To highlight these stories, the RDBID has worked with local artists to bring art into downtown by colouring and designing  traffic control boxes. Next time you're standing at an intersection, try turning around. There might just be some art waiting to surprise you!

Unlike other cities that have massive organisations running events throughout downtown, The RDBID is managed by a very small team. Members include people like Judith Veresuk who oversees that downtown remains a vibrant and essential place to visit, work, play and live and Taron Cochrane, who specialises in promoting downtown and the local music industry. Others are Lindsay des Rochers, who manages the planning and execution of a variety of downtown programming, Lovella Jones, who helps create public spaces for events and activities, Nelson Mitchell who manages the Clean Team and organised the first annual Regina Downtown Clean Up Day and Bonny Bodnar who controls the day-to-day administrative activities and keeps the RDBID on track.

Cartoon inside RDBID office

Countless other people work to make the downtown area such an exciting place to be. Two of them, Rawry and Poly, even created a fantastic mural in the office of the RDBID, showing a wide array of events, scenes, sights and sounds that define this neighbourhood. Others, like Kurtis Balon, the smiling face most people know when they visit the ice rink, are what makes downtown such a fantastic place to visit.

It's through the efforts of these individuals that the downtown area has improved from just a few decades ago. Their "Info on the Go" team help enlighten people to the many sights and sounds of the city, and the "Regina Downtown Clean Team" helps make it a cleaner, better place to be. In 2016 "Regina Downtown Clean Team" picked up 652 bags of garbage (over and above the regular City of Regina collection), disposed of over 120 discarded needles, swept 1,255km of sidewalks and removed over 773 graffiti tags.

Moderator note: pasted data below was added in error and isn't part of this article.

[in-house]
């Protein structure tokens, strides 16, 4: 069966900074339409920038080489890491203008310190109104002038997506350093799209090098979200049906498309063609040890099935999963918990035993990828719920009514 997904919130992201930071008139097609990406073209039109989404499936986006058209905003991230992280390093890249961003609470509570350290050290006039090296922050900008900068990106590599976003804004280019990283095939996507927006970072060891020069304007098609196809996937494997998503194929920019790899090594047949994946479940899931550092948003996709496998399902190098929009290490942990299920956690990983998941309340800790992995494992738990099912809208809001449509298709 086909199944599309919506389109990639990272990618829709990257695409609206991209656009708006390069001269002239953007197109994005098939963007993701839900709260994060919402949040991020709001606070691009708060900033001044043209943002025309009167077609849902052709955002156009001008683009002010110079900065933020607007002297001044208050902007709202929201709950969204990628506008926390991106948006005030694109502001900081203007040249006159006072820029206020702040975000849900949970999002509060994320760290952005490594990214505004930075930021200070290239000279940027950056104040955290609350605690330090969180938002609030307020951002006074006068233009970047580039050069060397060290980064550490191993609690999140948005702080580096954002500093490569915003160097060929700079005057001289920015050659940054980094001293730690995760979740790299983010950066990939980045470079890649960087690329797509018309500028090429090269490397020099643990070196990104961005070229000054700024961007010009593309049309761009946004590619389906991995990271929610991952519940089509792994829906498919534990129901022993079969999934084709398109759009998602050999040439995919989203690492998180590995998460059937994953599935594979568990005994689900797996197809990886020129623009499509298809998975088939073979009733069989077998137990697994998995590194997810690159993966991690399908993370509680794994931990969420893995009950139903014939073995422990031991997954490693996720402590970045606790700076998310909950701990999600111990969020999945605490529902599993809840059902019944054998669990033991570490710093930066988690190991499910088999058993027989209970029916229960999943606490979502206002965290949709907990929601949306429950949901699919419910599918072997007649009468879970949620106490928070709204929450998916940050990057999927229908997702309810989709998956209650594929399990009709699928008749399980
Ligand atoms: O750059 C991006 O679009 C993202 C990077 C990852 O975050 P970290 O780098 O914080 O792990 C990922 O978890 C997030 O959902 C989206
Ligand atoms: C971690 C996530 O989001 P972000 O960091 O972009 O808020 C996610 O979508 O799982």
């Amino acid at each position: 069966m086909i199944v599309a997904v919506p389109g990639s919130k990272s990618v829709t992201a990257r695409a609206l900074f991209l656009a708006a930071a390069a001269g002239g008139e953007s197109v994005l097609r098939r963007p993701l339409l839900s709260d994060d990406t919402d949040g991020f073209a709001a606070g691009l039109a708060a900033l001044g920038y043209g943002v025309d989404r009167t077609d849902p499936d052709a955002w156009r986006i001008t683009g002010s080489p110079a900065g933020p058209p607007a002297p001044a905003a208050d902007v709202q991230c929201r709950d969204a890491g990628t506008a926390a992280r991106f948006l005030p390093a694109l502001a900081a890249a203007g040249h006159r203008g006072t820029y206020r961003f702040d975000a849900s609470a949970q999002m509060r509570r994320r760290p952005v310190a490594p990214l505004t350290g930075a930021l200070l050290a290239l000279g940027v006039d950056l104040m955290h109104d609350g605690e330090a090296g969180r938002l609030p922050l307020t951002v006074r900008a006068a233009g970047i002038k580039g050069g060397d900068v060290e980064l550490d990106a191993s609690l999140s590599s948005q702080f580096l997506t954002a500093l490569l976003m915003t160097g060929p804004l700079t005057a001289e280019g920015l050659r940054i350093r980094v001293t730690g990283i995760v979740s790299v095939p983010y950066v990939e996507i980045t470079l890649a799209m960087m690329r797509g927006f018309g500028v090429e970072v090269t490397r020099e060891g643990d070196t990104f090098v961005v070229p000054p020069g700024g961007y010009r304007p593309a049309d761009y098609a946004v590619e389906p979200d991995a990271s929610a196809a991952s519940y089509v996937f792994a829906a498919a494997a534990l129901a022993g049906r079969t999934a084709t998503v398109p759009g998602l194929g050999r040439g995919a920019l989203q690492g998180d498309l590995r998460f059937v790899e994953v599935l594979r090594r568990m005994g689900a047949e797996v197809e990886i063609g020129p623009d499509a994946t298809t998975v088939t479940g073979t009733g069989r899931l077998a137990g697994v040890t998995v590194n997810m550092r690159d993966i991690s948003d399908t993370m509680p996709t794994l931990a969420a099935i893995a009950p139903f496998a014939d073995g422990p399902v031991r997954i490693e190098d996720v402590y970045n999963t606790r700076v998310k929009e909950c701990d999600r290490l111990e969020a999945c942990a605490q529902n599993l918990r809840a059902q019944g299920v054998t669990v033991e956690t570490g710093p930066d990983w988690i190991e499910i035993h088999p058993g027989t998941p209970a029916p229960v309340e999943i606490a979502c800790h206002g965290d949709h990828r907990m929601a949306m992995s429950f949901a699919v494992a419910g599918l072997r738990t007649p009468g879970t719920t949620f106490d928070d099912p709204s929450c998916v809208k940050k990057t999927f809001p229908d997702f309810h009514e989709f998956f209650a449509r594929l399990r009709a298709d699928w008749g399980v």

Downtown Hill Towers

Many people have a stigma that downtown isn't a safe place to be; that it is dirty or there is nothing to do, but because of the RDBID and their efforts, none of this is the case (not that it ever was). Downtown Regina is safe place to visit, it's fun, friendly and clean. There's always an event happening, a function taking place and someplace new to explore. If you were to visit a different restaurant downtown everyday, it would take you over two months to try them all. You would spend another month visiting all the different stores, and a final month visiting all the art displays. There's so much to do downtown, and there's so much to see, that it's almost overwhelming where to start. Thankfully, the RDBID has plenty of pamphlets to get you started.

What's your favourite part about downtown Regina? Is there a restaurant you prefer? Tell me all about it in the comments below!

Downtown Regina Elephant

What's your favourite part about downtown Regina? Is there a restaurant you prefer? Tell me all about it in the comments below!


What Makes Downtown Regina So Cool What Makes Downtown Regina So Cool

And, as always, a big thank you to my sweetheart Jessica Nuttall for proof reading a countless number of my articles. I couldn't do any of this without you. I love you.

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Throughout the past few months I've been sharing a lot about downtown Regina, and there's a reason for that. Downtown Regina's urban centre has undergone a massive revitalization the past few years, and since I love Regina, I felt it was important for me to talk about this. For those who don't travel downtown regularly, you'd be surprised to find out it is no longer the downtown of the 1990s. A lot has changed, is changing, or has been completely transformed.

Scores of people had to come together to make this happen, but one of the driving forces behind this transformation is the Regina Downtown Business Improvement District (RDBID). This organisation was established in 1981 under the belief that entrepreneurs, diversity and creativity should thrive in the hub of the city. It may have taken time, but after decades of work their efforts are finally being rewarded. Today, downtown Regina is the epicentre of festivals, vendors, concerts, movies, art displays, and outdoor activities. This winter the RDBID lit the Christmas tree downtown, has been operating the skating rink twice a day everyday, and helped to arrange the crokicurl rink – the new sport that is sweeping the nation. 

In the summer the list gets even longer – thanks to many partners and sponsors – with the Regina Farmers Market, Market Under the Stars, Cinema Under the Stars, AfroFest, Doors Open, Yoga in the Park, art {outside}, Parkin(ing) Day, Pop Up Downtown and dozens of other events and festivals.